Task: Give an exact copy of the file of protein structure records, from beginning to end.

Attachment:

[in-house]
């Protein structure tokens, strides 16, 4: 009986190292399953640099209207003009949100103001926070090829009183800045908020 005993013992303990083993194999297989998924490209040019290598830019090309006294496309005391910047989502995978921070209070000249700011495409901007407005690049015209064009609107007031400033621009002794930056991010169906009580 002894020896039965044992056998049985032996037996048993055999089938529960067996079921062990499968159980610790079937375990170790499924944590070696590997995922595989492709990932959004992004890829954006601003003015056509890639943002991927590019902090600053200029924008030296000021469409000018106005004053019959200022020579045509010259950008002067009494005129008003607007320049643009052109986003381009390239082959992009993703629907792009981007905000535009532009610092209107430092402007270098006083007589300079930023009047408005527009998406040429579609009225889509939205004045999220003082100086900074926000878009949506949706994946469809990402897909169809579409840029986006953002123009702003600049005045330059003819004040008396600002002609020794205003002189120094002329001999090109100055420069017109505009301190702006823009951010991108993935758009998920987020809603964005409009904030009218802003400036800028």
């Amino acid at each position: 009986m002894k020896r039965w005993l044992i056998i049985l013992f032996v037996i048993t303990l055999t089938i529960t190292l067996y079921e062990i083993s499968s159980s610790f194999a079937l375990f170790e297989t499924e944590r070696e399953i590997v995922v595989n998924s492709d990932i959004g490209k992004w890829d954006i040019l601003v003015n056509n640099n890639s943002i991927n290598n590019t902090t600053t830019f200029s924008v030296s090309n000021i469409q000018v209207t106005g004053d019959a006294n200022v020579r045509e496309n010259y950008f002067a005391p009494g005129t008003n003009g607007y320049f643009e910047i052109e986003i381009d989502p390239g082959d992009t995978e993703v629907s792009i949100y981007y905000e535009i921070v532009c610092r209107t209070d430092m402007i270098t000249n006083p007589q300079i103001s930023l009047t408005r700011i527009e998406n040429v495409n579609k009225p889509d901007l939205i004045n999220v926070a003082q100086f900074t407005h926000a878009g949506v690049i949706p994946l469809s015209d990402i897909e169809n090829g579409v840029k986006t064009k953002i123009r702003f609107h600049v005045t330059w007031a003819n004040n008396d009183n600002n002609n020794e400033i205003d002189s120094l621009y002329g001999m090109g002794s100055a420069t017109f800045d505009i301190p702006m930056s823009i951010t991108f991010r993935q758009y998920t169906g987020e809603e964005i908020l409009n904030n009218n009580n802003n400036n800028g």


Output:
[in-house]
């Protein structure tokens, strides 16, 4: 009986190292399953640099209207003009949100103001926070090829009183800045908020 005993013992303990083993194999297989998924490209040019290598830019090309006294496309005391910047989502995978921070209070000249700011495409901007407005690049015209064009609107007031400033621009002794930056991010169906009580 002894020896039965044992056998049985032996037996048993055999089938529960067996079921062990499968159980610790079937375990170790499924944590070696590997995922595989492709990932959004992004890829954006601003003015056509890639943002991927590019902090600053200029924008030296000021469409000018106005004053019959200022020579045509010259950008002067009494005129008003607007320049643009052109986003381009390239082959992009993703629907792009981007905000535009532009610092209107430092402007270098006083007589300079930023009047408005527009998406040429579609009225889509939205004045999220003082100086900074926000878009949506949706994946469809990402897909169809579409840029986006953002123009702003600049005045330059003819004040008396600002002609020794205003002189120094002329001999090109100055420069017109505009301190702006823009951010991108993935758009998920987020809603964005409009904030009218802003400036800028």
């Amino acid at each position: 009986m002894k020896r039965w005993l044992i056998i049985l013992f032996v037996i048993t303990l055999t089938i529960t190292l067996y079921e062990i083993s499968s159980s610790f194999a079937l375990f170790e297989t499924e944590r070696e399953i590997v995922v595989n998924s492709d990932i959004g490209k992004w890829d954006i040019l601003v003015n056509n640099n890639s943002i991927n290598n590019t902090t600053t830019f200029s924008v030296s090309n000021i469409q000018v209207t106005g004053d019959a006294n200022v020579r045509e496309n010259y950008f002067a005391p009494g005129t008003n003009g607007y320049f643009e910047i052109e986003i381009d989502p390239g082959d992009t995978e993703v629907s792009i949100y981007y905000e535009i921070v532009c610092r209107t209070d430092m402007i270098t000249n006083p007589q300079i103001s930023l009047t408005r700011i527009e998406n040429v495409n579609k009225p889509d901007l939205i004045n999220v926070a003082q100086f900074t407005h926000a878009g949506v690049i949706p994946l469809s015209d990402i897909e169809n090829g579409v840029k986006t064009k953002i123009r702003f609107h600049v005045t330059w007031a003819n004040n008396d009183n600002n002609n020794e400033i205003d002189s120094l621009y002329g001999m090109g002794s100055a420069t017109f800045d505009i301190p702006m930056s823009i951010t991108f991010r993935q758009y998920t169906g987020e809603e964005i908020l409009n904030n009218n009580n802003n400036n800028g």